Results of 20- versus 45-min post-infusion scalp cooling time in the prevention of docetaxel-induced alopecia

Support Care Cancer. 2016 Jun;24(6):2735-41. doi: 10.1007/s00520-016-3084-7. Epub 2016 Jan 25.


Purpose: For patients, chemotherapy-induced alopecia (CIA) is one of the most distressing side effects of treatment. Scalp cooling can prevent or minimise CIA; the results may depend on the duration of cooling. Since a previous study on post-infusion cooling time in patients treated with docetaxel chemotherapy found no difference between 90 and 45 min, we investigated whether hair-preserving results could be maintained with a shorter post-infusion cooling time.

Methods: In this prospective, multi-centre randomised study, 134 patients who started treatment with docetaxel 75-100 mg/m(2) in a 3-weekly schedule were randomly assigned in a 1:1 ratio to a post-infusion cooling time of 45 or 20 min. The primary end point was the need for a wig or other head covering as assessed by the patient. A visual analogue scale (VAS) with a range from 0 (not tolerable) to 10 (very tolerable) was used to measure tolerance.

Results: Scalp cooling results were similar for 45- and 20-min post-infusion cooling times. Thirty-three out of 45 patients (73 %) treated with 20 min of post-infusion cooling did not need a form of head covering, compared with 41 out of 52 patients (79 %) treated with 45 min of post-infusion cooling (p = 0.5). The procedure was well tolerated (mean visual analogue score 8.3). Six patients stopped due to intolerance during the first treatment cycle.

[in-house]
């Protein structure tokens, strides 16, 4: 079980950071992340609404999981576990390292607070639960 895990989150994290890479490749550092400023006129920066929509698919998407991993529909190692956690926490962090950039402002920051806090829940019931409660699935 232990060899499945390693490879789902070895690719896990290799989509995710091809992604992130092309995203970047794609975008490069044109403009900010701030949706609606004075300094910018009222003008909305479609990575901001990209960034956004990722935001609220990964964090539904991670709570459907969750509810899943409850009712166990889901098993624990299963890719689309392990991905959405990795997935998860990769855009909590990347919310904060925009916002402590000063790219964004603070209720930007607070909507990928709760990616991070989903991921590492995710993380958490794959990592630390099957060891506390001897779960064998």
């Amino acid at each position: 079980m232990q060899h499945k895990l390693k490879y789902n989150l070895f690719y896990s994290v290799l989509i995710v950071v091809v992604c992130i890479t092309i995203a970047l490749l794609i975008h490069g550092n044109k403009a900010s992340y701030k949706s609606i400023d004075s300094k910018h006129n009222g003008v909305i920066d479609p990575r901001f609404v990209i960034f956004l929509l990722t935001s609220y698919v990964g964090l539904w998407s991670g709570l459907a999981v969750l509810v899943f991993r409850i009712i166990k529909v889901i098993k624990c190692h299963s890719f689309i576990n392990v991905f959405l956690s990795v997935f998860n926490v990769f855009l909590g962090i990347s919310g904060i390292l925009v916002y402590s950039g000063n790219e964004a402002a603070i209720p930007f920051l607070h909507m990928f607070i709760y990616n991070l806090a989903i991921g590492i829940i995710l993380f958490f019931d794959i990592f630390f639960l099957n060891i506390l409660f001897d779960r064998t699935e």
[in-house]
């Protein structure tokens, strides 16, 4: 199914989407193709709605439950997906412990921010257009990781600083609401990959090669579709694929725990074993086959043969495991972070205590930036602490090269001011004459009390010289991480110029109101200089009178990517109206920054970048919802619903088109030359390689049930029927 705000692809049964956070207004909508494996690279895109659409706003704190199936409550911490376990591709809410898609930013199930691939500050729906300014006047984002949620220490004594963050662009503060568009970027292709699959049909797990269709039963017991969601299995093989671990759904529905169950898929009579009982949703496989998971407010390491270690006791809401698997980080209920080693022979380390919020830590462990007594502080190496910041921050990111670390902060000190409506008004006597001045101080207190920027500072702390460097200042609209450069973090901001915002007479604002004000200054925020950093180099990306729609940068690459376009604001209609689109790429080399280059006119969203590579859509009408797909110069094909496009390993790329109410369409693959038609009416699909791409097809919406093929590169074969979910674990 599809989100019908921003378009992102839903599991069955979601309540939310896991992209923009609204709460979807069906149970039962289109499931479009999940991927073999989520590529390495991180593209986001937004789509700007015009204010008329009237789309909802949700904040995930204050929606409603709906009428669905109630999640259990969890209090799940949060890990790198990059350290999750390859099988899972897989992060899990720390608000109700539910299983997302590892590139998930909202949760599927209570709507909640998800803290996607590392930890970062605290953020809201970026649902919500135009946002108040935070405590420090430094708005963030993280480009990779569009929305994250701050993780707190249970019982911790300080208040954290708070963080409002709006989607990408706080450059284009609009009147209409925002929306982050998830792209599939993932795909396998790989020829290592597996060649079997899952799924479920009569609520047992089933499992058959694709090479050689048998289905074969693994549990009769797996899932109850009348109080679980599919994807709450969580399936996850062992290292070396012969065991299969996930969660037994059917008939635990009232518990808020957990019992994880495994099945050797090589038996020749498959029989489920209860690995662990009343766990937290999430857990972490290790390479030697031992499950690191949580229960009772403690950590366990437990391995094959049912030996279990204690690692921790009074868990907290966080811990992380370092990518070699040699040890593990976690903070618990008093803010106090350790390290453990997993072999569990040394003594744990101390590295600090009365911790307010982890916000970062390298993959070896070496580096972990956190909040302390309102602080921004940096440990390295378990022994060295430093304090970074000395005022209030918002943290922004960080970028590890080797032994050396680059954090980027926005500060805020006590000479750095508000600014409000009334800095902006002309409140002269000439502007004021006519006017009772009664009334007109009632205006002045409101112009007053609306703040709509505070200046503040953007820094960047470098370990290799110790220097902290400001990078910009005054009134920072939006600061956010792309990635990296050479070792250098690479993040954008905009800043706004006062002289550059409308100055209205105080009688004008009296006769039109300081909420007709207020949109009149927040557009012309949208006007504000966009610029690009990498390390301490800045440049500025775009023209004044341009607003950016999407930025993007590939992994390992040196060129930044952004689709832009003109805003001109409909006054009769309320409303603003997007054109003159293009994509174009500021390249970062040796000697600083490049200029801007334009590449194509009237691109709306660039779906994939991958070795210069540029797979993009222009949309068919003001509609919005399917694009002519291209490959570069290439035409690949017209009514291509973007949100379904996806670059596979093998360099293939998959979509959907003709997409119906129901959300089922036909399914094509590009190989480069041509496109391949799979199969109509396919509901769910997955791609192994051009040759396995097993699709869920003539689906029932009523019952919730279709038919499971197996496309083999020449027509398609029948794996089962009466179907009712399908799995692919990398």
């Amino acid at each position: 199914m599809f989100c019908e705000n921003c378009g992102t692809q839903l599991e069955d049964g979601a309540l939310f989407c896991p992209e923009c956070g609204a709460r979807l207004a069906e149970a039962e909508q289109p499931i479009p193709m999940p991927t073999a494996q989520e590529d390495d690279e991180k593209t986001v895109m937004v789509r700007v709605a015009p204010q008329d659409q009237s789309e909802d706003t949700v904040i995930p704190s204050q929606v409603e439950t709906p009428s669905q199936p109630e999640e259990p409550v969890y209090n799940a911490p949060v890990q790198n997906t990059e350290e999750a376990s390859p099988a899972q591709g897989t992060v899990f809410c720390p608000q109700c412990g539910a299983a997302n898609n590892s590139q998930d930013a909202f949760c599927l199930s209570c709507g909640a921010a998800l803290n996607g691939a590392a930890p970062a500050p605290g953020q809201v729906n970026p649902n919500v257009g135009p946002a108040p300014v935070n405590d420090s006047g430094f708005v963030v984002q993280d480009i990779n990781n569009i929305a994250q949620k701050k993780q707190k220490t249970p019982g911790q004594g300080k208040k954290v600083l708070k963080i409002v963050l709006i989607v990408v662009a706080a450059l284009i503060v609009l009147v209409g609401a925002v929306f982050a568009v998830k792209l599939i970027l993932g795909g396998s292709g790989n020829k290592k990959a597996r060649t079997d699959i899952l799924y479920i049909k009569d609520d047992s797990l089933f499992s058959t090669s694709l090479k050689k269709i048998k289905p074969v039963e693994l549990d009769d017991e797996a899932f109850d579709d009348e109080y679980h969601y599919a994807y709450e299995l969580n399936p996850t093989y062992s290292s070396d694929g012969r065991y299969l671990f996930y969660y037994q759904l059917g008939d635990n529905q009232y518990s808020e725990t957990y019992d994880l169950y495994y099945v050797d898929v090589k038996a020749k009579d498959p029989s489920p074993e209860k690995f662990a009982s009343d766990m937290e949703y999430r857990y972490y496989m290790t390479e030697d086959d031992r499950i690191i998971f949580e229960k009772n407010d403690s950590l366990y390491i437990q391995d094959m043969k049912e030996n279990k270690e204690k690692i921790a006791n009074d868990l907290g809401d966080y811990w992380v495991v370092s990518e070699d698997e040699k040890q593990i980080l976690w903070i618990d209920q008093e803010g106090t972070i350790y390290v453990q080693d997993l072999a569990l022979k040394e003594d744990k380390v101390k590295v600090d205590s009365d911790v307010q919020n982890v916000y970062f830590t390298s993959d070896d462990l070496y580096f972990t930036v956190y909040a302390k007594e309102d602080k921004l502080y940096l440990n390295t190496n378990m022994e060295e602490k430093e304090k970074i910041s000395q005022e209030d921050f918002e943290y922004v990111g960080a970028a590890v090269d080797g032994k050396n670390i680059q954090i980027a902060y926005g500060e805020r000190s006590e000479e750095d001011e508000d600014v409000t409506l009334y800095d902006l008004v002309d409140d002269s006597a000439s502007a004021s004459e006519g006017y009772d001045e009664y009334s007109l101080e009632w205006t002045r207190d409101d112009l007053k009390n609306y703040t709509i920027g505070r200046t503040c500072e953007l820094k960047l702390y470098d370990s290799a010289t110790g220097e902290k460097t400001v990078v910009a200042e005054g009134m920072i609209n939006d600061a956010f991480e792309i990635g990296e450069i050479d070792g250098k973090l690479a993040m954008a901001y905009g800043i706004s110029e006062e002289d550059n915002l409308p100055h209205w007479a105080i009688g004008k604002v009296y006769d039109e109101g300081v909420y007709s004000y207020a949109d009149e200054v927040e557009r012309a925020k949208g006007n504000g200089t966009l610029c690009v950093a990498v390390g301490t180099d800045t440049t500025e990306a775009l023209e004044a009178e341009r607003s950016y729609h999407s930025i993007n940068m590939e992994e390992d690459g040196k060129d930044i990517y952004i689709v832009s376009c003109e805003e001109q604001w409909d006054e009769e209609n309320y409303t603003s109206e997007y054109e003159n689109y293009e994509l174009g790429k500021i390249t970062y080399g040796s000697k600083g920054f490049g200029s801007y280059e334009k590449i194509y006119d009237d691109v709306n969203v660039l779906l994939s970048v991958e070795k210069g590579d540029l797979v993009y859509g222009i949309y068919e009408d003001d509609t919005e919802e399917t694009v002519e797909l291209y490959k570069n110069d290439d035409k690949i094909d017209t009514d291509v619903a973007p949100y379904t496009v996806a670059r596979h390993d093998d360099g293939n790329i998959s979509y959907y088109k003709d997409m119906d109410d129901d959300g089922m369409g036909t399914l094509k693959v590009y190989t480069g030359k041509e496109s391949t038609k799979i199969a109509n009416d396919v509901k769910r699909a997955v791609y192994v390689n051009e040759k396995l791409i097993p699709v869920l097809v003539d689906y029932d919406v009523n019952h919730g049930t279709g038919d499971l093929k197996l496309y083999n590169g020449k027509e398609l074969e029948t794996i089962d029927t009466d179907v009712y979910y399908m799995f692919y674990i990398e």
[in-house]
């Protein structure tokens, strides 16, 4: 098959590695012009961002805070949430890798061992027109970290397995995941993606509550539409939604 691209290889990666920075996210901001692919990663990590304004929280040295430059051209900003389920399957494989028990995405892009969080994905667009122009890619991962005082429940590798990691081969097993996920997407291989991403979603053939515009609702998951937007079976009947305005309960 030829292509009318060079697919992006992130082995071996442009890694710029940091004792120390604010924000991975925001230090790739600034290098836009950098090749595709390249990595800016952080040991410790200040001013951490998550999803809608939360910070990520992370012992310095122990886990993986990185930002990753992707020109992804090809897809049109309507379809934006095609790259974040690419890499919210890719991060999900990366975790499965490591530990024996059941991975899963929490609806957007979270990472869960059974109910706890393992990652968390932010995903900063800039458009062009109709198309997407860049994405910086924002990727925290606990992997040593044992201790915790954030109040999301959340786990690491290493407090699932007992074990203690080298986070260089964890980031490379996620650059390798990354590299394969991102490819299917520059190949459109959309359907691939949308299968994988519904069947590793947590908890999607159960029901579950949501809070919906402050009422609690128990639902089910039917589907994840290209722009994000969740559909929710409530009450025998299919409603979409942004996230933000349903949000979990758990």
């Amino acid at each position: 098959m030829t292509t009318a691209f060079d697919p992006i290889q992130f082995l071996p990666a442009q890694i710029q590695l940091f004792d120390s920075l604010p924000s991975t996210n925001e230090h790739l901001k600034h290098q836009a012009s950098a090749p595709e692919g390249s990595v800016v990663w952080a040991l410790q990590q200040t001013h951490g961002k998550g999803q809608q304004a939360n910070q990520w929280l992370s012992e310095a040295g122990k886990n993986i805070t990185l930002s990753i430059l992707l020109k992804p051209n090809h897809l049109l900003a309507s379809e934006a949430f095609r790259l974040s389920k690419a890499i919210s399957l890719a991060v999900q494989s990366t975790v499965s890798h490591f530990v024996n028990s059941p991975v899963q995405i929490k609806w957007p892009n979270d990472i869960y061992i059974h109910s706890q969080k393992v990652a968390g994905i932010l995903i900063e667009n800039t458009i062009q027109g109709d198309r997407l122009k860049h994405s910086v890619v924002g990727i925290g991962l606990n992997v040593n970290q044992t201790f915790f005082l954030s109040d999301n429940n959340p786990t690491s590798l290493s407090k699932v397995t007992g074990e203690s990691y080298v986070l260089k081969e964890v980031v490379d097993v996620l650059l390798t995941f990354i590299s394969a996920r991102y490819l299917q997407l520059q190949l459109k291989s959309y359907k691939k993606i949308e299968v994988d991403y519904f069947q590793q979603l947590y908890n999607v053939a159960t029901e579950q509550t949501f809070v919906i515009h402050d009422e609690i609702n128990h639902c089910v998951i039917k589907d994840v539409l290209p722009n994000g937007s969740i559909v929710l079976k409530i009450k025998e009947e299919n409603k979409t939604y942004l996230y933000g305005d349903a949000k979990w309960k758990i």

Conclusions: A 20-min post-infusion cooling time is effective and tolerable for patients treated with scalp cooling to prevent docetaxel-induced alopecia.

Trial registration: Identifier, NTR 1856.

Keywords: Alopecia; Chemotherapy; Docetaxel; Scalp cooling; Side effects.

Publication types

  • Multicenter Study
  • Randomized Controlled Trial
  • Research Support, Non-U.S. Gov't

MeSH terms

  • Adult
  • Aged
  • Aged, 80 and over
  • Alopecia / chemically induced
  • Alopecia / prevention & control*
  • Antineoplastic Agents / adverse effects*
  • Docetaxel
  • Drug-Related Side Effects and Adverse Reactions / prevention & control*
  • Female
  • Humans
  • Hypothermia, Induced / methods*
  • Male
  • Middle Aged
  • Neoplasms / drug therapy*
  • Outcome Assessment, Health Care
  • Prospective Studies
  • Scalp*
  • Taxoids / adverse effects*


  • Antineoplastic Agents
  • Taxoids
  • Docetaxel